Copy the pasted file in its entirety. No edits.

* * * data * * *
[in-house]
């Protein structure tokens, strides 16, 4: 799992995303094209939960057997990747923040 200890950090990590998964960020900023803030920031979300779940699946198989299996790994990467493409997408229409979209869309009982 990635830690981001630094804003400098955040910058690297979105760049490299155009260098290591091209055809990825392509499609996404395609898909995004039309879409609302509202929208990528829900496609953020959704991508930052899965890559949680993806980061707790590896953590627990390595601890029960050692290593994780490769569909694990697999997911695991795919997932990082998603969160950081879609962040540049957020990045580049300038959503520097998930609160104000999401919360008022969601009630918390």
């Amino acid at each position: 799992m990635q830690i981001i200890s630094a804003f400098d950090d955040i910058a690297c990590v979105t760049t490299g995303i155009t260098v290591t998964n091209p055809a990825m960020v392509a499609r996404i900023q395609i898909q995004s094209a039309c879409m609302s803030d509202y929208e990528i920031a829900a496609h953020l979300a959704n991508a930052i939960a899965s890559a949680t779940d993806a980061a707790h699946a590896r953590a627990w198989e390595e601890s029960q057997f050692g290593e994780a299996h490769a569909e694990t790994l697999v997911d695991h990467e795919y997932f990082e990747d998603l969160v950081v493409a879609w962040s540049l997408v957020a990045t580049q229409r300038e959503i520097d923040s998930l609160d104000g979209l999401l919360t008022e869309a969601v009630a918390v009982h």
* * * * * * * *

[in-house]
């Protein structure tokens, strides 16, 4: 799992995303094209939960057997990747923040 200890950090990590998964960020900023803030920031979300779940699946198989299996790994990467493409997408229409979209869309009982 990635830690981001630094804003400098955040910058690297979105760049490299155009260098290591091209055809990825392509499609996404395609898909995004039309879409609302509202929208990528829900496609953020959704991508930052899965890559949680993806980061707790590896953590627990390595601890029960050692290593994780490769569909694990697999997911695991795919997932990082998603969160950081879609962040540049957020990045580049300038959503520097998930609160104000999401919360008022969601009630918390």
């Amino acid at each position: 799992m990635q830690i981001i200890s630094a804003f400098d950090d955040i910058a690297c990590v979105t760049t490299g995303i155009t260098v290591t998964n091209p055809a990825m960020v392509a499609r996404i900023q395609i898909q995004s094209a039309c879409m609302s803030d509202y929208e990528i920031a829900a496609h953020l979300a959704n991508a930052i939960a899965s890559a949680t779940d993806a980061a707790h699946a590896r953590a627990w198989e390595e601890s029960q057997f050692g290593e994780a299996h490769a569909e694990t790994l697999v997911d695991h990467e795919y997932f990082e990747d998603l969160v950081v493409a879609w962040s540049l997408v957020a990045t580049q229409r300038e959503i520097d923040s998930l609160d104000g979209l999401l919360t008022e869309a969601v009630a918390v009982h």